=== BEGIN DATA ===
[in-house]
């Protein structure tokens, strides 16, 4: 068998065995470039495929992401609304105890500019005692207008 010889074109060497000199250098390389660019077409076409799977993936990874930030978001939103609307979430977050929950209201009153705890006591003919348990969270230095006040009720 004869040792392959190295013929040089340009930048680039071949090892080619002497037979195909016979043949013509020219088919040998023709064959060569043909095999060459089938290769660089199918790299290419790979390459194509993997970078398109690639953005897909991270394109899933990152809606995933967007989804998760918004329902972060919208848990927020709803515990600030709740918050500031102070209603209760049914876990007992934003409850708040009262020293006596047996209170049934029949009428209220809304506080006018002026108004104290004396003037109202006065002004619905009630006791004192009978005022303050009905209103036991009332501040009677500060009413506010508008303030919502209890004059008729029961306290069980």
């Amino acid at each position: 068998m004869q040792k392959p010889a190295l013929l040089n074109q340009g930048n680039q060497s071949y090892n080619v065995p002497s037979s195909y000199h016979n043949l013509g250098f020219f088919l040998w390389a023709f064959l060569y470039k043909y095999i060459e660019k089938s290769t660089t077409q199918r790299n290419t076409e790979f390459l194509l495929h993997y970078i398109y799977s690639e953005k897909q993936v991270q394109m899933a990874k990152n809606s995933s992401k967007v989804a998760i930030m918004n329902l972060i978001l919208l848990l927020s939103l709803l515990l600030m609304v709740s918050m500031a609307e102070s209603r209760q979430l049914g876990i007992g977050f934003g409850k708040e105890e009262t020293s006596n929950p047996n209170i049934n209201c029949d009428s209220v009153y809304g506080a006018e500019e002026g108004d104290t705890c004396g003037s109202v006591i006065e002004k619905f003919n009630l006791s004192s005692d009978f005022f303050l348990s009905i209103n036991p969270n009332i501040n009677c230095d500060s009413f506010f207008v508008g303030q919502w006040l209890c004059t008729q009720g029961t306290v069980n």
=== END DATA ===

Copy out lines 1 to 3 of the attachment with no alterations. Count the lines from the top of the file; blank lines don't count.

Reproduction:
[in-house]
């Protein structure tokens, strides 16, 4: 068998065995470039495929992401609304105890500019005692207008 010889074109060497000199250098390389660019077409076409799977993936990874930030978001939103609307979430977050929950209201009153705890006591003919348990969270230095006040009720 004869040792392959190295013929040089340009930048680039071949090892080619002497037979195909016979043949013509020219088919040998023709064959060569043909095999060459089938290769660089199918790299290419790979390459194509993997970078398109690639953005897909991270394109899933990152809606995933967007989804998760918004329902972060919208848990927020709803515990600030709740918050500031102070209603209760049914876990007992934003409850708040009262020293006596047996209170049934029949009428209220809304506080006018002026108004104290004396003037109202006065002004619905009630006791004192009978005022303050009905209103036991009332501040009677500060009413506010508008303030919502209890004059008729029961306290069980």
């Amino acid at each position: 068998m004869q040792k392959p010889a190295l013929l040089n074109q340009g930048n680039q060497s071949y090892n080619v065995p002497s037979s195909y000199h016979n043949l013509g250098f020219f088919l040998w390389a023709f064959l060569y470039k043909y095999i060459e660019k089938s290769t660089t077409q199918r790299n290419t076409e790979f390459l194509l495929h993997y970078i398109y799977s690639e953005k897909q993936v991270q394109m899933a990874k990152n809606s995933s992401k967007v989804a998760i930030m918004n329902l972060i978001l919208l848990l927020s939103l709803l515990l600030m609304v709740s918050m500031a609307e102070s209603r209760q979430l049914g876990i007992g977050f934003g409850k708040e105890e009262t020293s006596n929950p047996n209170i049934n209201c029949d009428s209220v009153y809304g506080a006018e500019e002026g108004d104290t705890c004396g003037s109202v006591i006065e002004k619905f003919n009630l006791s004192s005692d009978f005022f303050l348990s009905i209103n036991p969270n009332i501040n009677c230095d500060s009413f506010f207008v508008g303030q919502w006040l209890c004059t008729q009720g029961t306290v069980n």